Is the blossom. Fragrant is the blossom. I know. But I do not approve.
More precious was the light in your eyes than all the roses in the world.

Down, down, down into the darkness of the grave
Gently they go, the beautiful, the tender, the kind;
Quietly they go, the intelligent, the witty, the brave.
I know. But I do not approve. And I am not resigned.

Sometimes poetry is almost the only solace.

love, loss & longing

Farewell Maisie girl

June 30, 2013

What you taught us:

Go to the beach
Stand in rock pools, feel the water and look out
Take a walk whatever the weather and be excited by it
Life is a minute to minute adventure
Stop to smell and sense the detail
Just be quietly close by when anyone is feeling sad or sick
Greetings are important and show how much you love
It’s okay just to be your beautiful self

I am sure there is more and this will evolve in our learning from you. But in these days of raw and recent grief for you, Maisie, these thoughts are the most immediate.
You taught us so much and we often didn’t realise it.

You will be very much missed.
xxoo
OLYMPUS DIGITAL CAMERAThese beautiful photos are by my daughter Caitlin. Fortunately, Maisie loved the camera and Caitlin is a gifted photographer so much to reflect on.

creativity love, loss & longing transcending

Rebooting

July 16, 2012

Restart and reboot yourself

You’re free to go…

Shout for joy if you get the chance

Password, you, enter here, right now’

  from ‘Unknown Caller’, U2

It was a small, old, blue, beach cottage, up the coast, hidden in trees, shells everywhere suggesting a time to be spent collecting yourself. The cottage even had a name, ‘Chill-out’, written in shells and hanging on the lounge room wall.

There were magazines, books, TV, DVDs, day beds. There was no network connection, no phone line, no internet. You could hear the roar of the sea’s thunder from the back room open out onto the air.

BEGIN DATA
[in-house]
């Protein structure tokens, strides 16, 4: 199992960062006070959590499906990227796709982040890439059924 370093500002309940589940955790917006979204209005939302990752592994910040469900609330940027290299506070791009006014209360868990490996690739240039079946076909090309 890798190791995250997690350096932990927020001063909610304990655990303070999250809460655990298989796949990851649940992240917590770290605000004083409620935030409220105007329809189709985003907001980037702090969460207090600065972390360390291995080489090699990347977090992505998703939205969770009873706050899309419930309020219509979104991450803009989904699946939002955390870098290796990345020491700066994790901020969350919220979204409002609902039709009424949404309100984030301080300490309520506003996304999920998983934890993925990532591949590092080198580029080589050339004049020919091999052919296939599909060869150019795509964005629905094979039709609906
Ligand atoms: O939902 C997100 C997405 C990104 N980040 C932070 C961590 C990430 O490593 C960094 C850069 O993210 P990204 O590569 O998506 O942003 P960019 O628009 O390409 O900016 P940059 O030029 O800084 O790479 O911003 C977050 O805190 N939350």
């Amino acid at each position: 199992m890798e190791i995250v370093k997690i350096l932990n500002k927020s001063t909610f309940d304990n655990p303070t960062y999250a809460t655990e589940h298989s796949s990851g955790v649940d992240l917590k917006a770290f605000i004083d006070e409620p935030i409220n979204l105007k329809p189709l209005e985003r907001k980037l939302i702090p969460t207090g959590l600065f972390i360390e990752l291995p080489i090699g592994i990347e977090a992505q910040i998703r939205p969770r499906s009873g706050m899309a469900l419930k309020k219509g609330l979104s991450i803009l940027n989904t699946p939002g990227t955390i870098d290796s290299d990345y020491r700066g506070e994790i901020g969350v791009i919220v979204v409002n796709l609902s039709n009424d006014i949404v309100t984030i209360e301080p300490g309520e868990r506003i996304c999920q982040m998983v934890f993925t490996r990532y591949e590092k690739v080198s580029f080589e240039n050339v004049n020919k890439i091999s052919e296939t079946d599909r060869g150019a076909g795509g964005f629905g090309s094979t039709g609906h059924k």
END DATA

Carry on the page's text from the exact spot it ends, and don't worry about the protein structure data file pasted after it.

It was also across the road from where my parents used to live for some 15 years, before they moved back to the city about eight years ago. Since then, my brother and father have died, and I was bringing my mother back to where she lived before all this, back to happy places and old friends. My aunty also was with us; she lost her husband six weeks before my dad died. We had all come to visit and stay in this little town for most of our lives. And so we returned, and lots of thoughts came along with us, of people we loved who had also loved this place and who came here to recharge and unwind.

Having no internet was challenging. Life is all so very connected and I realised this past week how dependent on technology I am. Apart from the obvious work reliance on email, I have a strong need for personal connectedness it seems. I read the papers on the net; do sudoku and crosswords; connect with family, colleagues, friends and fellow bloggers and online friends who value creativity, reading and writing as much as I. I read a book and find out more about it online; I connect through Goodreads and find out more about the author. I find out what’s happening in the world through the news in my twitter feed. I research online content to inform my writing and read a huge range of blogs through feedly.

I write a blog, I create content, choosing as my focus ‘Transcending’ and dealing with love, loss and longing, strengthening yourself through reading, music, writing, strategy and productivity, whatever it is that gets you through, takes you up and onwards. I connect with other creative people through this and am keen to progress my blog writing during the week away. I find that without the internet, I can’t connect the parts, do the research, create the images, and even instagram fails to work.